Since late 2009, the financial media have again been filled with news of high-profile acquisitions and divestitures by many SWFs. As the crisis phase unwinds, global merger and acquisitions activity is increasing, as is participation in that activity by SWFs, whereas many SWFs had a more domestic focus during the crisis. The severity of the crisis prompted governments to turn to their SWFs to bail out troubled local firms, reduce government deficits, or fund economic stimulus programs. The crisis and SWFs’ role in their domestic economies have prompted many of them to review their investment frameworks, including their strategic asset allocations.

A number of SWFs have started to make use of the Santiago Principles as a framework to strengthen and review their internal processes, governance, and accountability. The successor to the IWG, the International Forum of Sovereign Wealth Funds (IFSWF), established in April 2009, is actively engaged in sharing experiences about the emergence of good implementation practices.24 However, little feedback has been received thus far on the implementation of the Santiago Principles from countries that are recipients of SWF investments. Priorities in recipient countries have shifted to coping with the aftermath of the crisis, and a question remains about how or whether these countries will make formal use of the principles and follow up with SWFs on their implementation. While private sector analysts have provided much positive commentary on the principles, little feedback has been forthcoming from those in the private sector who are directly affected by the investment operations of SWFs. It is too early to judge whether capital markets will reward good implementation of the Santiago Principles.

The role of SWFs as providers of significant cross-border long-term capital is here to stay. Given the international profile SWFs assumed in the late 2000s, their investment objectives and operations, and how they are adhering to the spirit of the Santiago Principles will continue to make news. The IMF succeeded in partnering with the SWFs and their governments to provide a balance in the international debate on the role of SWFs. The ball is now in the court of the SWFs. The establishment of the IFSWF is a commendable step, and an important contribution to the architecture of the international financial system. The IFSWF has already begun to play an important role in clarifying the objectives and functions of SWFs, as well as in improving their transparency. The SWFs themselves have also become more active in participating in this debate, either through the IFSWF or individually through public statements. Their main message seems to be unified: “Borders need to remain open for foreign investments, including those of SWFs.” It is encouraging that collaboration and partnership with recipient countries and other parties, which has been a key feature of the IWG’s work so far, will continue and that the IFSWF will operate in an inclusive manner.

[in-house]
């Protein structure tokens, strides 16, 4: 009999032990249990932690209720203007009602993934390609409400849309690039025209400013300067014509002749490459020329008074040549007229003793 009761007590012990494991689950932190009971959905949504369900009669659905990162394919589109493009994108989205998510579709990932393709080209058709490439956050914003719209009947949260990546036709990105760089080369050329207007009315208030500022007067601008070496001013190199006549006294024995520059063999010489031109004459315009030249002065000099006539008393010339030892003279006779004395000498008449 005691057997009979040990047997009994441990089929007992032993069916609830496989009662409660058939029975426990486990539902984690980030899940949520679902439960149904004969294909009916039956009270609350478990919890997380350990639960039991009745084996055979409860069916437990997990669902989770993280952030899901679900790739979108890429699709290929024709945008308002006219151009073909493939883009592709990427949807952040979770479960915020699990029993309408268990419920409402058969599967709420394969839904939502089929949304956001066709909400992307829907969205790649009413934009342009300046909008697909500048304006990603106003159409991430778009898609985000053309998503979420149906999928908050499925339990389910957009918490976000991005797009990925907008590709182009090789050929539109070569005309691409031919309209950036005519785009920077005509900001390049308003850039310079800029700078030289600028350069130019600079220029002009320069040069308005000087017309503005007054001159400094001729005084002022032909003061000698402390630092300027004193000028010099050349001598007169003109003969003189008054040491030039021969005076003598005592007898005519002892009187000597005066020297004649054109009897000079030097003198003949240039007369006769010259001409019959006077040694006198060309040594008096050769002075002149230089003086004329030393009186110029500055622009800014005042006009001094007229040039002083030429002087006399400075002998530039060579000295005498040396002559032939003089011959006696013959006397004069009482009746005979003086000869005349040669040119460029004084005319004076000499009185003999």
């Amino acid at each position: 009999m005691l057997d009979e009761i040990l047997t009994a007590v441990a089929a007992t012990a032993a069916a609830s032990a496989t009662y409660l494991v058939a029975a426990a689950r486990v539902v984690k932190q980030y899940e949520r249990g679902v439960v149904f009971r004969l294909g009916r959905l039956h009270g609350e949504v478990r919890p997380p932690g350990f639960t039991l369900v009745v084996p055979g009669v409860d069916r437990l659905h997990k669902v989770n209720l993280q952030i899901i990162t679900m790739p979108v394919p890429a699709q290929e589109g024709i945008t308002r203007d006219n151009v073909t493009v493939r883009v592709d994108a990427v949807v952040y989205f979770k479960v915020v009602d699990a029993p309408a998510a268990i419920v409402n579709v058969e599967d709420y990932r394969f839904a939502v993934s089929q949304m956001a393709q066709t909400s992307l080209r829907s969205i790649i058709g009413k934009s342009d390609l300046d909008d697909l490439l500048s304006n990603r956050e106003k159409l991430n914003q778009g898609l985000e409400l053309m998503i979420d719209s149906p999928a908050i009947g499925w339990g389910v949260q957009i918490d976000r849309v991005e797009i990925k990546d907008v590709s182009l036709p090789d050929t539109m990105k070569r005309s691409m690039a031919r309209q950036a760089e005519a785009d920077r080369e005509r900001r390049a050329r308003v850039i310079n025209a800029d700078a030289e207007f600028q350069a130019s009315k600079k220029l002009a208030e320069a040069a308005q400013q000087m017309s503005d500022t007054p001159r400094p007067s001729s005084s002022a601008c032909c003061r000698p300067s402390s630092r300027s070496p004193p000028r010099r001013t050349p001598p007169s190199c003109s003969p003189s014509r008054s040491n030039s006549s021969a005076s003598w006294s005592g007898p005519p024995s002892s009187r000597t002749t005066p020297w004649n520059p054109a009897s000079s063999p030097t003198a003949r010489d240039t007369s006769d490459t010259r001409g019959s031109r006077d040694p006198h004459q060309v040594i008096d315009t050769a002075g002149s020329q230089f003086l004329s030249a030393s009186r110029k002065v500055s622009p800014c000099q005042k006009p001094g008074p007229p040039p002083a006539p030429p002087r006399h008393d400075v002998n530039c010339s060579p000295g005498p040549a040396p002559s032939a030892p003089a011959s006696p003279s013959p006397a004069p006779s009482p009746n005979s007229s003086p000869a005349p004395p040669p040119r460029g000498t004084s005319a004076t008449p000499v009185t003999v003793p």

The IFSWF is placing a high premium on active and continuing engagement with the private sector to improve the private sector’s understanding and interpretation of SWF activities. It would be helpful for representatives of recipient countries and the private sector to work together with the IFSWF, to discuss issues of common concern (while maintaining strategic and commercial confidentiality), and to provide feedback. This dialogue could promote an investment regime that operates on a more collaborative basis. In a world in which capital, especially long-term investment capital, is scarce and wealth has eroded, responsible and mutually reinforcing arrangements for cross-border investments are important.


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An earlier version of this chapter will be appearing in Sauvant, Sachs, and Schmit Jongbloed (forthcoming).


See IWG, 2008; and Appendix 1 in this volume.